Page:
Can companies in the Netherlands with no export activities in the United States still have problems with the American export legislation? This is indeed possible in certain cases because the United States argues that some legal regulations are applicable everywhere in the world. Whoever violates these regulations runs a huge risk, according to Richard Groenendijk, General Director of AEB Nederland.
In June 2014 Fokker Services reached a settlement with the American Government for the amount of 10.5 million US dollars. The settlement resulted after the Dutch specialist in aircraft maintenance had been charged with as many as 253 violations of the American export legislation in the period 2005-2010. Despite an embargo being in force at that time, Fokker Services had engaged in business with Iran Air, the Iranian national airline. According to the American Bureau of Industry and Security (BIS), the Iranian military was one of the parties involved in the export of spare parts – the trade in which had been restricted for security reasons. Investigations revealed that Fokker Services had systematically attempted to conceal the final destination of the spare parts.
In the mean time Fokker Services has taken the necessary measures. In 2010 the company ceased all trading with countries on the embargo list and has also set up a new compliance program.
By reaching a settlement, Fokker Services accepted responsibility for its behaviour and that of its employees. In this way, the company has avoided itself being placed on the ‘blacklist’.
Is American law applicable?
The Fokker Services example is a warning for all companies, and an incentive to closely monitor the U.S. sanction lists and export regulations. The United States deems that certain legal regulations are applicable everywhere in the world and can substantiate this. Does this mean that every company must abide not only with the European sanction list (CFSP) but also the American black lists? In principle, American law applies only to cases where there is an established link with American law. This is, inter alia, the case if American persons, products or currency are involved.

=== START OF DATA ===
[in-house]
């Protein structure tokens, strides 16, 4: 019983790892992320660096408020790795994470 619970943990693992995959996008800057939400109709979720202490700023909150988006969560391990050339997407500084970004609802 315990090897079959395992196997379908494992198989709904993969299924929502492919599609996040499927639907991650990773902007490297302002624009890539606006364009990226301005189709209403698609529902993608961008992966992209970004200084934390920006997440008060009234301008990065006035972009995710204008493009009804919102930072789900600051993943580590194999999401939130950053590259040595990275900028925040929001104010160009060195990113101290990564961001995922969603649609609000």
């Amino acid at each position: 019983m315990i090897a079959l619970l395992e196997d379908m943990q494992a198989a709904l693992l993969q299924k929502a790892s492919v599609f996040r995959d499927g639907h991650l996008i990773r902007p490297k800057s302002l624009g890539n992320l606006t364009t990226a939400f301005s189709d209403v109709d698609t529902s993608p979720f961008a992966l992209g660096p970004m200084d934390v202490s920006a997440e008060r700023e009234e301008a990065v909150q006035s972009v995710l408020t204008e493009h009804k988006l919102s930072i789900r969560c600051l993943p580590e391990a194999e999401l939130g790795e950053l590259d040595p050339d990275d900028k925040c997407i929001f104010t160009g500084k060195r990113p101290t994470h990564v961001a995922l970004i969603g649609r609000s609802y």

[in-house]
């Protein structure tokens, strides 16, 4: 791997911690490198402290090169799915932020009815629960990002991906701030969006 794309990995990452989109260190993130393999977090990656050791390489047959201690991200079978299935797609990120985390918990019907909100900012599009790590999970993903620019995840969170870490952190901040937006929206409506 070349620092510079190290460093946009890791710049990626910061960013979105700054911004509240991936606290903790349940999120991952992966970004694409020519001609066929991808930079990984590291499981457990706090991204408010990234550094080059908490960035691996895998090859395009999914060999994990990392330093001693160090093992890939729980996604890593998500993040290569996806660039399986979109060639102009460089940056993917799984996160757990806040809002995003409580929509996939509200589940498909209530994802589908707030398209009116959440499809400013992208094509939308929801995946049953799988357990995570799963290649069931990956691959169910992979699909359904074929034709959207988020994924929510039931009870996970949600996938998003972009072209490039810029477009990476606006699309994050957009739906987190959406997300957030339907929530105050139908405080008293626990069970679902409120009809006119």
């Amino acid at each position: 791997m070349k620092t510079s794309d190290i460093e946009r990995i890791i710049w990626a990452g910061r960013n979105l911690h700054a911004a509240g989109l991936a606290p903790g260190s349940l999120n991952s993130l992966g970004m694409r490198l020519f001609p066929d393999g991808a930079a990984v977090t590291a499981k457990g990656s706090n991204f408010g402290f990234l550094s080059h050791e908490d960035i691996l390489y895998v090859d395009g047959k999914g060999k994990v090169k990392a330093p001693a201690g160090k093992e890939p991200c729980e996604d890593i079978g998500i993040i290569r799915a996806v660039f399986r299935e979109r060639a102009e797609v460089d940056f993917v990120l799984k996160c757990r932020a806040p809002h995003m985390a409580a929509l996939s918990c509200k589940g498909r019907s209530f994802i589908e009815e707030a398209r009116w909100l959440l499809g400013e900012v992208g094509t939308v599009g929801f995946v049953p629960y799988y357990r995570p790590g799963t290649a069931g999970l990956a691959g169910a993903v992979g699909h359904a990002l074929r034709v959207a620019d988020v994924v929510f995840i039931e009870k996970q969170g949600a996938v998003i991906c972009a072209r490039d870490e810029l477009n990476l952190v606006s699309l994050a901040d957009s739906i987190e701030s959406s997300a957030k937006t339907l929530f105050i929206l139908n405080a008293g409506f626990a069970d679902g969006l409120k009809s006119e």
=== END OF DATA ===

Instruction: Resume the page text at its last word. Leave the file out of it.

Whether your business falls under the American law or if you must check the American sanction lists, depends on the following five questions:
1. Do you have, directly or indirectly, anything to do with American products?
2. Do you trade in goods produced in the United States or do you process such goods in your own products?
3. Do these products fall under the U.S. Export Control Legislation?
4. Is your company a subsidiary of an American company or do you have a subsidiary in the United States?
5. Are American citizens responsible for your export process?
Read the full story on page 10 in Cargo Magazine, Click here
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